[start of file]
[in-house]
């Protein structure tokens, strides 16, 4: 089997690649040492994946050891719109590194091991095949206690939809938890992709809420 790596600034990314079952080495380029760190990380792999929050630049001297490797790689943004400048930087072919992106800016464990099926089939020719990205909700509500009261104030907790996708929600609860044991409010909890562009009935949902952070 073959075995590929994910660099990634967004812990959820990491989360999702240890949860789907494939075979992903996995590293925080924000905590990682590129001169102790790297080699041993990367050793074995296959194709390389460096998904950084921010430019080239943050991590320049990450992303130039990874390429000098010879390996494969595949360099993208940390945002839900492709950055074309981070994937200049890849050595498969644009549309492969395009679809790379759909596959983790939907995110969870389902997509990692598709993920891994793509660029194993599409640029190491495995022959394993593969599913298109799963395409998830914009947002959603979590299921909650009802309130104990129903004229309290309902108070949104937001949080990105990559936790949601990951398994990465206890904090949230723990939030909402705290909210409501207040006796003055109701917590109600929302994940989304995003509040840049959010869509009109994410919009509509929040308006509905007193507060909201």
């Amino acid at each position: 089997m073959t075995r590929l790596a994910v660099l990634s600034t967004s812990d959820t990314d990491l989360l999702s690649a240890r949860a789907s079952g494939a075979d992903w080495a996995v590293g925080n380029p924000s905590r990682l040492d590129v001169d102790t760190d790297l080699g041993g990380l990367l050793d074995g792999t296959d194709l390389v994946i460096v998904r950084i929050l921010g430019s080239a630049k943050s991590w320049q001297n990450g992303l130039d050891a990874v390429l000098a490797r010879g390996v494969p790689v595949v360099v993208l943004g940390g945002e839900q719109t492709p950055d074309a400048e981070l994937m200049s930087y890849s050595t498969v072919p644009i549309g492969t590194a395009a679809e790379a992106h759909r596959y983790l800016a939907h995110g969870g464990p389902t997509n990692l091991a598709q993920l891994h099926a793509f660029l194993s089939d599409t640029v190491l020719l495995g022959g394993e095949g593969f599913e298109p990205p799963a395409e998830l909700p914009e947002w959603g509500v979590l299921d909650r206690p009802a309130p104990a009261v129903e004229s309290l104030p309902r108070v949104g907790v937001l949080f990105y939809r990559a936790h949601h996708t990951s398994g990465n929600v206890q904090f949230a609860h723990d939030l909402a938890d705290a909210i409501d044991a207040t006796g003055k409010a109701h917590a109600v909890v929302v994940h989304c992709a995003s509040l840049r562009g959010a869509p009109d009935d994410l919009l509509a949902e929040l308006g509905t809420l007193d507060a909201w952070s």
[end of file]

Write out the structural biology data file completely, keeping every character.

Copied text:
[in-house]
């Protein structure tokens, strides 16, 4: 089997690649040492994946050891719109590194091991095949206690939809938890992709809420 790596600034990314079952080495380029760190990380792999929050630049001297490797790689943004400048930087072919992106800016464990099926089939020719990205909700509500009261104030907790996708929600609860044991409010909890562009009935949902952070 073959075995590929994910660099990634967004812990959820990491989360999702240890949860789907494939075979992903996995590293925080924000905590990682590129001169102790790297080699041993990367050793074995296959194709390389460096998904950084921010430019080239943050991590320049990450992303130039990874390429000098010879390996494969595949360099993208940390945002839900492709950055074309981070994937200049890849050595498969644009549309492969395009679809790379759909596959983790939907995110969870389902997509990692598709993920891994793509660029194993599409640029190491495995022959394993593969599913298109799963395409998830914009947002959603979590299921909650009802309130104990129903004229309290309902108070949104937001949080990105990559936790949601990951398994990465206890904090949230723990939030909402705290909210409501207040006796003055109701917590109600929302994940989304995003509040840049959010869509009109994410919009509509929040308006509905007193507060909201």
């Amino acid at each position: 089997m073959t075995r590929l790596a994910v660099l990634s600034t967004s812990d959820t990314d990491l989360l999702s690649a240890r949860a789907s079952g494939a075979d992903w080495a996995v590293g925080n380029p924000s905590r990682l040492d590129v001169d102790t760190d790297l080699g041993g990380l990367l050793d074995g792999t296959d194709l390389v994946i460096v998904r950084i929050l921010g430019s080239a630049k943050s991590w320049q001297n990450g992303l130039d050891a990874v390429l000098a490797r010879g390996v494969p790689v595949v360099v993208l943004g940390g945002e839900q719109t492709p950055d074309a400048e981070l994937m200049s930087y890849s050595t498969v072919p644009i549309g492969t590194a395009a679809e790379a992106h759909r596959y983790l800016a939907h995110g969870g464990p389902t997509n990692l091991a598709q993920l891994h099926a793509f660029l194993s089939d599409t640029v190491l020719l495995g022959g394993e095949g593969f599913e298109p990205p799963a395409e998830l909700p914009e947002w959603g509500v979590l299921d909650r206690p009802a309130p104990a009261v129903e004229s309290l104030p309902r108070v949104g907790v937001l949080f990105y939809r990559a936790h949601h996708t990951s398994g990465n929600v206890q904090f949230a609860h723990d939030l909402a938890d705290a909210i409501d044991a207040t006796g003055k409010a109701h917590a109600v909890v929302v994940h989304c992709a995003s509040l840049r562009g959010a869509p009109d009935d994410l919009l509509a949902e929040l308006g509905t809420l007193d507060a909201w952070s």